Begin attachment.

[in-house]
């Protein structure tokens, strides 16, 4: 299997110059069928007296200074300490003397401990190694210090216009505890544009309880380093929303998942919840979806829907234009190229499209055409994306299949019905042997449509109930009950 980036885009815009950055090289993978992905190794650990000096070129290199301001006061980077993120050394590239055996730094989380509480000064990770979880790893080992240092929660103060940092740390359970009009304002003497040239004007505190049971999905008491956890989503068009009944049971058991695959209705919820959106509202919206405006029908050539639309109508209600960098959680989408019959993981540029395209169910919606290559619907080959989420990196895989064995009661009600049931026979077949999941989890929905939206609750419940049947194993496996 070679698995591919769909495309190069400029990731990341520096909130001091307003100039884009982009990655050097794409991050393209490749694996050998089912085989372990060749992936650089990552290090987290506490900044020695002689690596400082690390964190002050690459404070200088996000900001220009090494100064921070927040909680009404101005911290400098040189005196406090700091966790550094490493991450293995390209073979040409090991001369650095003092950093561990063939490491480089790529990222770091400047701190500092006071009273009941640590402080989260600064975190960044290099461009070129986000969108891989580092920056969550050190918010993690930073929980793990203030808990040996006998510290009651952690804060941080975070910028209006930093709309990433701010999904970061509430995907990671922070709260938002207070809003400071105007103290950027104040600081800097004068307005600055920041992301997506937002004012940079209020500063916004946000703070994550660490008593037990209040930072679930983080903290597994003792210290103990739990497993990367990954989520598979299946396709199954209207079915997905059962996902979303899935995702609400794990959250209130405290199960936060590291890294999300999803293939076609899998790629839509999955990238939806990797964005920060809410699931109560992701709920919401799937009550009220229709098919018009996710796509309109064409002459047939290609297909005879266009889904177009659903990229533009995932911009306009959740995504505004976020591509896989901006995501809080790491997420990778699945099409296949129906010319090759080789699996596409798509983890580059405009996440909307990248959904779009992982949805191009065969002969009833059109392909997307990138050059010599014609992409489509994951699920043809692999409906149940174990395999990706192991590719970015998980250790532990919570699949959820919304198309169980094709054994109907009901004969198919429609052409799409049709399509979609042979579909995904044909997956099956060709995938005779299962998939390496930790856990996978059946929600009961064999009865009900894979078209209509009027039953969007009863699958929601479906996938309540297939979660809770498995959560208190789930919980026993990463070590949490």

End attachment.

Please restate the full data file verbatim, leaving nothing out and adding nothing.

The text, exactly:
[in-house]
């Protein structure tokens, strides 16, 4: 299997110059069928007296200074300490003397401990190694210090216009505890544009309880380093929303998942919840979806829907234009190229499209055409994306299949019905042997449509109930009950 980036885009815009950055090289993978992905190794650990000096070129290199301001006061980077993120050394590239055996730094989380509480000064990770979880790893080992240092929660103060940092740390359970009009304002003497040239004007505190049971999905008491956890989503068009009944049971058991695959209705919820959106509202919206405006029908050539639309109508209600960098959680989408019959993981540029395209169910919606290559619907080959989420990196895989064995009661009600049931026979077949999941989890929905939206609750419940049947194993496996 070679698995591919769909495309190069400029990731990341520096909130001091307003100039884009982009990655050097794409991050393209490749694996050998089912085989372990060749992936650089990552290090987290506490900044020695002689690596400082690390964190002050690459404070200088996000900001220009090494100064921070927040909680009404101005911290400098040189005196406090700091966790550094490493991450293995390209073979040409090991001369650095003092950093561990063939490491480089790529990222770091400047701190500092006071009273009941640590402080989260600064975190960044290099461009070129986000969108891989580092920056969550050190918010993690930073929980793990203030808990040996006998510290009651952690804060941080975070910028209006930093709309990433701010999904970061509430995907990671922070709260938002207070809003400071105007103290950027104040600081800097004068307005600055920041992301997506937002004012940079209020500063916004946000703070994550660490008593037990209040930072679930983080903290597994003792210290103990739990497993990367990954989520598979299946396709199954209207079915997905059962996902979303899935995702609400794990959250209130405290199960936060590291890294999300999803293939076609899998790629839509999955990238939806990797964005920060809410699931109560992701709920919401799937009550009220229709098919018009996710796509309109064409002459047939290609297909005879266009889904177009659903990229533009995932911009306009959740995504505004976020591509896989901006995501809080790491997420990778699945099409296949129906010319090759080789699996596409798509983890580059405009996440909307990248959904779009992982949805191009065969002969009833059109392909997307990138050059010599014609992409489509994951699920043809692999409906149940174990395999990706192991590719970015998980250790532990919570699949959820919304198309169980094709054994109907009901004969198919429609052409799409049709399509979609042979579909995904044909997956099956060709995938005779299962998939390496930790856990996978059946929600009961064999009865009900894979078209209509009027039953969007009863699958929601479906996938309540297939979660809770498995959560208190789930919980026993990463070590949490």